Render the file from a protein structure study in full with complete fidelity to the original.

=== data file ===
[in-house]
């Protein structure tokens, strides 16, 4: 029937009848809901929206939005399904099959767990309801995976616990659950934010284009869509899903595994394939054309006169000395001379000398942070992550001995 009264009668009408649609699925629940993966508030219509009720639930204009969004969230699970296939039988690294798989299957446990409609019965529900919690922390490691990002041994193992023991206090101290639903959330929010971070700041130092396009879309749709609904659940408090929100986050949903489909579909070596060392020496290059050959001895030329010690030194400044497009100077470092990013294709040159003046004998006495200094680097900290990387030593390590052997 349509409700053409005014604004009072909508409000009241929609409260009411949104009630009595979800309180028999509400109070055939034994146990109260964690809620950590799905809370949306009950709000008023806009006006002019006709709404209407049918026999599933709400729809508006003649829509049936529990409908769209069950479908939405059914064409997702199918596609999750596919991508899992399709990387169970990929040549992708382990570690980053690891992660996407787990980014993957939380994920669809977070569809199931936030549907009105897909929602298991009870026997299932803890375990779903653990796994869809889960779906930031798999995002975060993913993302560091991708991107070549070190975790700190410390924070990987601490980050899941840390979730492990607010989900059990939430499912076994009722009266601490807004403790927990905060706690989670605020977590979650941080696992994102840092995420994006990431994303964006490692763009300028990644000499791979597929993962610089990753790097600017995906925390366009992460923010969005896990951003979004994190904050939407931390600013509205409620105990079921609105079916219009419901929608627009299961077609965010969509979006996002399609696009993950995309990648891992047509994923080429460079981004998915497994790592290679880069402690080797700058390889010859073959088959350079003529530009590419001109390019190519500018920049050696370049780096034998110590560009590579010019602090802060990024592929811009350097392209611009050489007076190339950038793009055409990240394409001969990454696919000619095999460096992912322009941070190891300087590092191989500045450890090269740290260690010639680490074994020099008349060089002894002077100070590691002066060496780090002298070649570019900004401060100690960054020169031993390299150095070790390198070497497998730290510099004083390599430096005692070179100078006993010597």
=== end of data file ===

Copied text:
[in-house]
């Protein structure tokens, strides 16, 4: 029937009848809901929206939005399904099959767990309801995976616990659950934010284009869509899903595994394939054309006169000395001379000398942070992550001995 009264009668009408649609699925629940993966508030219509009720639930204009969004969230699970296939039988690294798989299957446990409609019965529900919690922390490691990002041994193992023991206090101290639903959330929010971070700041130092396009879309749709609904659940408090929100986050949903489909579909070596060392020496290059050959001895030329010690030194400044497009100077470092990013294709040159003046004998006495200094680097900290990387030593390590052997 349509409700053409005014604004009072909508409000009241929609409260009411949104009630009595979800309180028999509400109070055939034994146990109260964690809620950590799905809370949306009950709000008023806009006006002019006709709404209407049918026999599933709400729809508006003649829509049936529990409908769209069950479908939405059914064409997702199918596609999750596919991508899992399709990387169970990929040549992708382990570690980053690891992660996407787990980014993957939380994920669809977070569809199931936030549907009105897909929602298991009870026997299932803890375990779903653990796994869809889960779906930031798999995002975060993913993302560091991708991107070549070190975790700190410390924070990987601490980050899941840390979730492990607010989900059990939430499912076994009722009266601490807004403790927990905060706690989670605020977590979650941080696992994102840092995420994006990431994303964006490692763009300028990644000499791979597929993962610089990753790097600017995906925390366009992460923010969005896990951003979004994190904050939407931390600013509205409620105990079921609105079916219009419901929608627009299961077609965010969509979006996002399609696009993950995309990648891992047509994923080429460079981004998915497994790592290679880069402690080797700058390889010859073959088959350079003529530009590419001109390019190519500018920049050696370049780096034998110590560009590579010019602090802060990024592929811009350097392209611009050489007076190339950038793009055409990240394409001969990454696919000619095999460096992912322009941070190891300087590092191989500045450890090269740290260690010639680490074994020099008349060089002894002077100070590691002066060496780090002298070649570019900004401060100690960054020169031993390299150095070790390198070497497998730290510099004083390599430096005692070179100078006993010597």